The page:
The Union acknowledged that the implementation of PWM "must be quickened," citing a push in six sectors, including strata management, pest management, and solar technology. This, in turn, could potentially benefit about 80,000 workers.
The National Trades Union Congress (NTUC) has announced that uplifting the wages of lower-wage workers in Singapore will remain a top priority for the Union in 2021.
In that vein, the formation of the Tripartite Workgroup on Lower-Wage Workers (TWG-LWW) in 2020 was a "show of commitment by the tripartite partners to do more to uplift the wages of more lower-wage workers faster," NTUC noted in a press release.
Pushing for faster implementation, and greater coverage of Progressive Wage Models
In 2020, NTUC mooted for a Progressive Wage Model (PWM) for the waste management sector. Following this, the Union will continue working with companies in this sector on transformation efforts, which will complement the PWM.
Apart from that, NTUC has also been pushing for a PWM in the food services sector since 2018. NTUC Secretary-General (SG) Ng Chee Meng shared: "While there have been challenges getting buy-in from stakeholders, we are encouraged that progress has been made and that the tripartite partners also see the potential in the retail trade sector. PWMs in both of these sectors will benefit a potential pool of about 70,000 workers.
"NTUC hopes that the Tripartite Clusters for these two sectors will be set up soon, with recommendations released by this year, and implemented within two to three years."
Targeting more sectors in 2021
To benefit more workers, NTUC has identified three potential sectors for the implementation of PWMs - strata management, pest management and solar technology.
- Strata management – While a majority of workers in this sector are not low-wage, SG Ng noted that a PWM for this sector can be an enabler for better progression and better work prospects for them, as their wages "can remain quite stagnant due to the outsourcing nature of this industry." This could potentially benefit more than 5,000 workers.
- Pest management – NTUC will begin discussions with the relevant sector agencies on the key milestones for this year to implement a PWM in the sector, which could potentially benefit up to 3,000 workers. The Union intends to submit a proposal to MOM by mid-2021.
- Solar technology – Following the launch of the industry-led Career Development Plan (CDP) for the solar technology sector, which SG Ng called a "sunrise sector" in December 2020, NTUC has also started discussions with the relevant associations to develop the CDP further into a PWM.
In addition to these six sectors, NTUC is also exploring together with partners the feasibility of a vocational-type PWM, to reach groups of workers who work across different sectors, such as clerks and logistics drivers.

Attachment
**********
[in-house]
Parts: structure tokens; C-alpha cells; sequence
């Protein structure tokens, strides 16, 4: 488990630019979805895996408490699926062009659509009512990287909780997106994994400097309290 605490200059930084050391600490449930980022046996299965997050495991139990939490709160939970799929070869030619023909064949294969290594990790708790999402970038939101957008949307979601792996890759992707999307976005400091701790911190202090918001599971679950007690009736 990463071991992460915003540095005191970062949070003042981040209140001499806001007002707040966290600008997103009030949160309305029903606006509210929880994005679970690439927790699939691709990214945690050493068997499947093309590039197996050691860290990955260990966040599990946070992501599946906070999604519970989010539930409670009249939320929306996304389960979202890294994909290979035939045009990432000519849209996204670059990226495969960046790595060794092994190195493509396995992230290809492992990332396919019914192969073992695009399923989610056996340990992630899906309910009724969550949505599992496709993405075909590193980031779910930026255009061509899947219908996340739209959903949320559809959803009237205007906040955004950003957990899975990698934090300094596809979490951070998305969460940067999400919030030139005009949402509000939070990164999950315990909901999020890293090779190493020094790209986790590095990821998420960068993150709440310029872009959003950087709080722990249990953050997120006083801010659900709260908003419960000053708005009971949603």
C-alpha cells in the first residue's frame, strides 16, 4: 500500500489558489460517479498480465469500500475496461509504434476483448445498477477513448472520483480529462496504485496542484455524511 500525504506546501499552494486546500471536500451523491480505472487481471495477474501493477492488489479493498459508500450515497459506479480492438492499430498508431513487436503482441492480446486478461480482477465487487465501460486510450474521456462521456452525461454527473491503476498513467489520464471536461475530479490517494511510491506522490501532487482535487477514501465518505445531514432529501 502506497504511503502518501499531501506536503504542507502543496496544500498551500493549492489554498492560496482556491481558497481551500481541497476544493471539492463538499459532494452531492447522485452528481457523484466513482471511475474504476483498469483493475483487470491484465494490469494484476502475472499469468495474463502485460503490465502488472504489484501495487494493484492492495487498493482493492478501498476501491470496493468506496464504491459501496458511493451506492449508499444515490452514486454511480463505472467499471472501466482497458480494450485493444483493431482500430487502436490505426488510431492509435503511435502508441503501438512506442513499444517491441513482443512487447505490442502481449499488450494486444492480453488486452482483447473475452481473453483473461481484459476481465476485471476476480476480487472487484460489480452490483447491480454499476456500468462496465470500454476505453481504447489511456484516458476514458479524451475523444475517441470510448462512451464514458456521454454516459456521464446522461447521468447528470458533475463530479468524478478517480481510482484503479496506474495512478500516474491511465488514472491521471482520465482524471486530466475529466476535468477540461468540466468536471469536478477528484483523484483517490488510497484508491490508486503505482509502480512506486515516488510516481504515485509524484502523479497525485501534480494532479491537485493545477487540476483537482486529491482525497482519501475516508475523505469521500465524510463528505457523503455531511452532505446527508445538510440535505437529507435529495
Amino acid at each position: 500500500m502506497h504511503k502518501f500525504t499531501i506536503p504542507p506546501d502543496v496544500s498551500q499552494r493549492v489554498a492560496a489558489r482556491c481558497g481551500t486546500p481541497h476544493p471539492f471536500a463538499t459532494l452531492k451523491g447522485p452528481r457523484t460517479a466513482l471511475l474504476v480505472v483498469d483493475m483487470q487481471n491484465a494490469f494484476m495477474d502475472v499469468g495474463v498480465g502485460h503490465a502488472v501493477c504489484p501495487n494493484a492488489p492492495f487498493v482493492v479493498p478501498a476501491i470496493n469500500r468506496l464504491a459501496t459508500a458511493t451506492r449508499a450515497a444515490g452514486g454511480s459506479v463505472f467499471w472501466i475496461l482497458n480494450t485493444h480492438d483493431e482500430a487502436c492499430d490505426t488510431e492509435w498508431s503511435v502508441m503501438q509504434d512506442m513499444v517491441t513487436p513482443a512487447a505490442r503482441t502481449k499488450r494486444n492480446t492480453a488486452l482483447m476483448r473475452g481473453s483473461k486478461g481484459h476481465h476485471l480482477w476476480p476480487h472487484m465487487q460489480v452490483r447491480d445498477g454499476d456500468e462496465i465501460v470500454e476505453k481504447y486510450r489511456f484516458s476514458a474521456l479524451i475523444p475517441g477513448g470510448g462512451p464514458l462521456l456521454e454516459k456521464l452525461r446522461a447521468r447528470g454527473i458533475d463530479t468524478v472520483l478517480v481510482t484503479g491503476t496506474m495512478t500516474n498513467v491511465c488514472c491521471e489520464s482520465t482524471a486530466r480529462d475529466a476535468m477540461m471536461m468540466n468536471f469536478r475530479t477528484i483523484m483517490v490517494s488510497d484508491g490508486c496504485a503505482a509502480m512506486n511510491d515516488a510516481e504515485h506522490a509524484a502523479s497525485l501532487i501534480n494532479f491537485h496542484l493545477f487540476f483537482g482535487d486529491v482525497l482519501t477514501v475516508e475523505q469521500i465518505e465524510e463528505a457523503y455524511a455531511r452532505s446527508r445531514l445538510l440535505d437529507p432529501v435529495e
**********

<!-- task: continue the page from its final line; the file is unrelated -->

Speaking at a media briefing on Thursday (18 February), attended by Human Resources Online, Ng Chee Meng said: "While there may still be differing opinions and continued debates on PWM, NTUC wants to focus our attention on getting the work done to help our workers. We want to expedite the speed of PWM implementation. While we do so, we must also ensure that what we put in place is effective, addresses the various intricacies and benefits workers without unintended outcomes.
"We must do right by our workers and ensure that they continue to have better wages, welfare and work prospects."
Protecting vulnerable workers more affected by the pandemic
In addition to the above, NTUC also announced another top priority this year - that is, to continue paying close attention to vulnerable worker groups that have been more affected by the COVID-19 pandemic, and who also may face future pressures in the new economy. These groups are:
#1 Self-employed persons
In 2020, NTUC initiated the formation of the Visual, Audio, Creative Content Professionals Association (Singapore) and National Delivery Champions Association to strengthen the representation of these respective groups of freelancers.
NTUC is currently in touch with several overseas unions to study their models. "We are looking to innovate ourselves to better represent them and improve grievance handling."
#2 PMEs, particularly those in their 40s to 60s
Focus group discussions conducted by the PME Taskforce revealed that job security, training and career progression are the top few concerns of PMEs, the Union shared. "NTUC is particularly concerned about those in their 40s to 60s, as it may become increasingly challenging for them to find employment, should they need to make a career switch. The PME Taskforce is working on recommendations, and more details will be shared in Q3 2021."
#3 Older workers
NTUC noted: "The reality is that they are vulnerable during these uncertain times. Our union leaders, particularly in the distressed sectors, have been urging older workers to pivot. But for the longer-term, there is a growing need to ensure workers, who are currently in the 40s to 60s group, plan ahead for their careers later in life, and have the chance and choice to work in a job that they are happy with."
#4 Lower-wage workers
For this group, the Union acknowledged that the implementation of PWM "must be quickened," citing the push for a faster implementation of the PWM in the above-mentioned six sectors. This, in turn, could potentially benefit about 80,000 workers.